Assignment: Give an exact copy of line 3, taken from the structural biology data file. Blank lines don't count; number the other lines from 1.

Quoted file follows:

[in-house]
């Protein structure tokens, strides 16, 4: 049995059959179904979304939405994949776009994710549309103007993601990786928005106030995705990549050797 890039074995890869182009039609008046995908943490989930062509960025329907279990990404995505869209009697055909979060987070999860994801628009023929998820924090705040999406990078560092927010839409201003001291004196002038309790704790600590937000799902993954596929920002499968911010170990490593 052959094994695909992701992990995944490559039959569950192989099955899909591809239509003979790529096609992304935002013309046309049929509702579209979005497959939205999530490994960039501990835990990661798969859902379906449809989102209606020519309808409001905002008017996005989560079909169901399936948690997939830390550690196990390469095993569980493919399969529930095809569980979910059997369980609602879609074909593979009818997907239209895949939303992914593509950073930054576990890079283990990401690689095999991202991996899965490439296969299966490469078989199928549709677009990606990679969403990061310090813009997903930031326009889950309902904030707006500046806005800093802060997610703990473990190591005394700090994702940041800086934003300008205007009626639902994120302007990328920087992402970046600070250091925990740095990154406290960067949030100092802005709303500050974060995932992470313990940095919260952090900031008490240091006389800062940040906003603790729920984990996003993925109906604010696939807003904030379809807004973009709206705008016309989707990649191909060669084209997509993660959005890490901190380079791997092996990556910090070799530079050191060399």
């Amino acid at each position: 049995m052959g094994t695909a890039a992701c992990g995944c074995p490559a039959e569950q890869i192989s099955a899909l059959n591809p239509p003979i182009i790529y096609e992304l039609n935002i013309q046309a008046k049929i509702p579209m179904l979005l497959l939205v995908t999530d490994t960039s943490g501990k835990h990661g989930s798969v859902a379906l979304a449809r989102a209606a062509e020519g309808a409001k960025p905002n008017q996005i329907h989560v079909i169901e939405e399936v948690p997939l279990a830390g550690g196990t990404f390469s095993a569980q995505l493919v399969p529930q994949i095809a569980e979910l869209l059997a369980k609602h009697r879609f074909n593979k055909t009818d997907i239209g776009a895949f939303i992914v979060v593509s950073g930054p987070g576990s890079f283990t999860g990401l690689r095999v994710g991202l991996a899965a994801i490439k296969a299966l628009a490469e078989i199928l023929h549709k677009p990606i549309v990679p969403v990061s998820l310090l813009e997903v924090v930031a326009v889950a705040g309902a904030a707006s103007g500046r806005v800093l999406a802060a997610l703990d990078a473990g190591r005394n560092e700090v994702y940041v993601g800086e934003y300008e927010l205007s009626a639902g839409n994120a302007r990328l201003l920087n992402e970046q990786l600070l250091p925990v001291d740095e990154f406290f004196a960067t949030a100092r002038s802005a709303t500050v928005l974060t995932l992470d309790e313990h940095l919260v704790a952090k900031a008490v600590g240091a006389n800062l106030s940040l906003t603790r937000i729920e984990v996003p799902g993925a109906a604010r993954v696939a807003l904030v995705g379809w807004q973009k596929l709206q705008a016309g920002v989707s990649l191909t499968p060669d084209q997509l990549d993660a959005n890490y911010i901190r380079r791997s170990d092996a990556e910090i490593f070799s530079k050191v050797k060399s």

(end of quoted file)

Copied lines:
């Amino acid at each position: 049995m052959g094994t695909a890039a992701c992990g995944c074995p490559a039959e569950q890869i192989s099955a899909l059959n591809p239509p003979i182009i790529y096609e992304l039609n935002i013309q046309a008046k049929i509702p579209m179904l979005l497959l939205v995908t999530d490994t960039s943490g501990k835990h990661g989930s798969v859902a379906l979304a449809r989102a209606a062509e020519g309808a409001k960025p905002n008017q996005i329907h989560v079909i169901e939405e399936v948690p997939l279990a830390g550690g196990t990404f390469s095993a569980q995505l493919v399969p529930q994949i095809a569980e979910l869209l059997a369980k609602h009697r879609f074909n593979k055909t009818d997907i239209g776009a895949f939303i992914v979060v593509s950073g930054p987070g576990s890079f283990t999860g990401l690689r095999v994710g991202l991996a899965a994801i490439k296969a299966l628009a490469e078989i199928l023929h549709k677009p990606i549309v990679p969403v990061s998820l310090l813009e997903v924090v930031a326009v889950a705040g309902a904030a707006s103007g500046r806005v800093l999406a802060a997610l703990d990078a473990g190591r005394n560092e700090v994702y940041v993601g800086e934003y300008e927010l205007s009626a639902g839409n994120a302007r990328l201003l920087n992402e970046q990786l600070l250091p925990v001291d740095e990154f406290f004196a960067t949030a100092r002038s802005a709303t500050v928005l974060t995932l992470d309790e313990h940095l919260v704790a952090k900031a008490v600590g240091a006389n800062l106030s940040l906003t603790r937000i729920e984990v996003p799902g993925a109906a604010r993954v696939a807003l904030v995705g379809w807004q973009k596929l709206q705008a016309g920002v989707s990649l191909t499968p060669d084209q997509l990549d993660a959005n890490y911010i901190r380079r791997s170990d092996a990556e910090i490593f070799s530079k050191v050797k060399s």